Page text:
By D.G. McCabe
Oh the acting categories. Generally speaking these are considered to be the “glamor” categories, since this is what gives all the glamorous people an excuse to dress so glamorously. Full disclosure – I haven’t seen all of these movies. I’ll indicate which movies I’ve seen and which I haven’t.
Best Supporting Actor
1. Jared Leto – Dallas Buyers Club
Saw this one. Jared Leto has been winning everything in sight this awards season, and with good reason. Television badboy, above average rockstar, guy who is apparently obsessed with Japanese culture – none of this descriptors seem to indicate that Leto could succeed in the role of the tough drag queen, drug addict, and AIDS patient Rayon. He nails it though, and if he wins on Sunday night, it will be well earned.
2. Michael Fassbinder – 12 Years a Slave
Saw this one. Fassbinder hasn’t been winning much for this role – a villainous slave master and sexual predator. In any other year I think he’d be a favorite, as his portrayal of Edwin Epps is monstrous and terrifying, but avoids the kind of mustache twirling that would tempt a lesser actor.
3. Barkhad Abdi – Captain Phillips
Didn’t see this one. I can’t comment on Abdi’s performance, since I didn’t see his portrayal of Somali pirate Abduwali Muse. Academy members love a rags to riches story though, and Abdi is a Somali immigrant from the upper midwest who was working as a limo driver before he was cast as a central character in a Tom Hanks vehicle. Pretty compelling if you go in for that sort of thing.
4. Bradley Cooper – American Hustle
Saw this one. Cooper should buy David O. Russell an expensive automobile, because if it weren’t for this and last year’s “Silver Linings Playbook,” I’m pretty sure he’d be relegated to rom-com/gross out comedy purgatory. His turn as as the repugnant Richie DeMaso is quite a departure from his usual roles so far in his career.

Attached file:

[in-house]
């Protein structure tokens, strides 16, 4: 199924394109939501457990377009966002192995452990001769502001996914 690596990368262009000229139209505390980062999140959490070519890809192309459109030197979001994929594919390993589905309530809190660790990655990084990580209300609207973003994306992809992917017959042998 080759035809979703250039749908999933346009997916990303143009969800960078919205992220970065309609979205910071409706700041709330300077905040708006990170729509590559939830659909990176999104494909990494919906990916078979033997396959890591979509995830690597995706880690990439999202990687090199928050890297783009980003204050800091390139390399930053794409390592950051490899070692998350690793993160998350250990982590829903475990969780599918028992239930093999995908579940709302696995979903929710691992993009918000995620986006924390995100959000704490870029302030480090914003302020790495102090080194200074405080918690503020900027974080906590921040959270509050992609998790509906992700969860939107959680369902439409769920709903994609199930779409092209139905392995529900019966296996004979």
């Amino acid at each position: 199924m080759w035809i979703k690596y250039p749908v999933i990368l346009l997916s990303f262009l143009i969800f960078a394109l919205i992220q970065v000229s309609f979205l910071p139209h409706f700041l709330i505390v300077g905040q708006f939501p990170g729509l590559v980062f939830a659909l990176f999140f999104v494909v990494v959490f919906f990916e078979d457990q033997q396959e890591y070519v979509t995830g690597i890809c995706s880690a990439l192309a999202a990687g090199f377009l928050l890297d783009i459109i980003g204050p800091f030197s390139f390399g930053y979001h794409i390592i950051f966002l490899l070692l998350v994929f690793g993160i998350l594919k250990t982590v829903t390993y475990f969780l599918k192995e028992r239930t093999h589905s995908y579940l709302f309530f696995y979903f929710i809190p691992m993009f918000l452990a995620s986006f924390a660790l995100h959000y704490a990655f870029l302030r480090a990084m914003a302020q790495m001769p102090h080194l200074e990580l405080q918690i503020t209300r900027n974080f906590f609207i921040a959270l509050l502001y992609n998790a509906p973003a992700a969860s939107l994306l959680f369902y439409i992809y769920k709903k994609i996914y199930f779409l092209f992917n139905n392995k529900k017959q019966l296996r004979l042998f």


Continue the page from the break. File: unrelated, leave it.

5. Jonah Hill – The Wolf of Wall Street
Didn’t see this one. It seems that Hill snuck in right under the wire for an Oscar nomination here. I haven’t seen The Wolf of Wall Street, and knowing Scorsese’s history as a great manager of actors (maybe the best ever), I’m sure his take as Donnie Azoff is a worthy performance. My prediction is that we’ll be wishing him better luck next time.
Best Supporting Actress
1. Jennifer Lawrence – American Hustle
Saw this one. I know that the Screen Actors Guild disagrees with me, but American Hustle would be an above average period piece if it weren’t for Jennifer Lawrence. As the dim witted Rosalyn Rosenfeld she adds humor to what could easily have been a fairly humorless and routine tale of deception and the death of the American dream. I don’t think there have been many actors or actresses her age that could carry a film like that from a supporting role.
2. Lupita Nyong’o – 12 Years a Slave
Saw this one. I’ll admit that it’s a bit of a battle royale this category between Lawrence and Nyong’o. Nyong’o if phenomenal as the abused slave Patsey, and draws the audience into her character’s tortuous life. 12 Years a Slave is a terrifying, night terror of a film, and Nyong’o’s performance is a big part of that. It really depends on the taste of the Academy members for drama or comedy for this one.
3. Julia Roberts – August: Osage County
Didn’t see this one. Was this an excuse for the Academy to get Julia Roberts to come to their little awards ceremony and sit in the front row? Maybe, but all the reviews I’ve seen indicate that she nails it as Barbara Weston-Fordham. There are few actresses that can measure up to Roberts when she’s at the top of her game.
4. June Squibb – Nebraska
Didn’t see this one. Nebraska got some great reviews and seems to be a classic ensemble piece. June Squibb plays Kate Grant, the wife/mother of the two main characters. Squibb has had a long career, most of which is on stage. Given that the Academy’s membership skews older and more classically trained, she could surprise some people.
5. Sally Hawkins – Blue Jasmine
Didn’t see this one. The Academy likes performances from independent films – to a point that is. Woody Allen’s films have been a notable exception – traditionally Oscar gold for actors and actresses of all ages. I haven’t seen Blue Jasmine, but Sally Hawkins performance as Ginger is the latest in a long line of Allen nominees, including this year’s best Actress favorite, Cate Blanchett.
(c) 2014 D.G. McCabe